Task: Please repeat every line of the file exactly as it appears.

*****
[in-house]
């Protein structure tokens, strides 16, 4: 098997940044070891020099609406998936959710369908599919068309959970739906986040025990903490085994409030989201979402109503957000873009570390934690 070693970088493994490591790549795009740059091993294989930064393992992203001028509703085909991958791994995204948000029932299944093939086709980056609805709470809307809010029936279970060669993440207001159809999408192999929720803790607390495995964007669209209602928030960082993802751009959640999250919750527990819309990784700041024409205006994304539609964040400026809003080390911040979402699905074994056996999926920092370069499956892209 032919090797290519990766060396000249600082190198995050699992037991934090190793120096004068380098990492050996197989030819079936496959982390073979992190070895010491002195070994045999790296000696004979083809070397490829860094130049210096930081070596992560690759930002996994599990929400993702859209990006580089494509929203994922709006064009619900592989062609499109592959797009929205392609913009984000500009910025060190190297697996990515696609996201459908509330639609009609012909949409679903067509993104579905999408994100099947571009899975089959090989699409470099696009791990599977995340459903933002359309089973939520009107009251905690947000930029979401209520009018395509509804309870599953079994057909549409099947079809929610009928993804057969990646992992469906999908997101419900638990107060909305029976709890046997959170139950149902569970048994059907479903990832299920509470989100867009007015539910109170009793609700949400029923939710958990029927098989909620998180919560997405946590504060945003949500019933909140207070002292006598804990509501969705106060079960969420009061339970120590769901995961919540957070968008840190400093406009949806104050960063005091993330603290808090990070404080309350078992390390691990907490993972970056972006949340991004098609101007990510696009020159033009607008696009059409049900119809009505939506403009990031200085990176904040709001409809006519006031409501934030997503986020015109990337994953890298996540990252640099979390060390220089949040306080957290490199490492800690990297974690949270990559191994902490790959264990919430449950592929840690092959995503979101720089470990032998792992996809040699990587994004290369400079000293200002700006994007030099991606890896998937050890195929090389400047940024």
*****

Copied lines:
[in-house]
């Protein structure tokens, strides 16, 4: 098997940044070891020099609406998936959710369908599919068309959970739906986040025990903490085994409030989201979402109503957000873009570390934690 070693970088493994490591790549795009740059091993294989930064393992992203001028509703085909991958791994995204948000029932299944093939086709980056609805709470809307809010029936279970060669993440207001159809999408192999929720803790607390495995964007669209209602928030960082993802751009959640999250919750527990819309990784700041024409205006994304539609964040400026809003080390911040979402699905074994056996999926920092370069499956892209 032919090797290519990766060396000249600082190198995050699992037991934090190793120096004068380098990492050996197989030819079936496959982390073979992190070895010491002195070994045999790296000696004979083809070397490829860094130049210096930081070596992560690759930002996994599990929400993702859209990006580089494509929203994922709006064009619900592989062609499109592959797009929205392609913009984000500009910025060190190297697996990515696609996201459908509330639609009609012909949409679903067509993104579905999408994100099947571009899975089959090989699409470099696009791990599977995340459903933002359309089973939520009107009251905690947000930029979401209520009018395509509804309870599953079994057909549409099947079809929610009928993804057969990646992992469906999908997101419900638990107060909305029976709890046997959170139950149902569970048994059907479903990832299920509470989100867009007015539910109170009793609700949400029923939710958990029927098989909620998180919560997405946590504060945003949500019933909140207070002292006598804990509501969705106060079960969420009061339970120590769901995961919540957070968008840190400093406009949806104050960063005091993330603290808090990070404080309350078992390390691990907490993972970056972006949340991004098609101007990510696009020159033009607008696009059409049900119809009505939506403009990031200085990176904040709001409809006519006031409501934030997503986020015109990337994953890298996540990252640099979390060390220089949040306080957290490199490492800690990297974690949270990559191994902490790959264990919430449950592929840690092959995503979101720089470990032998792992996809040699990587994004290369400079000293200002700006994007030099991606890896998937050890195929090389400047940024």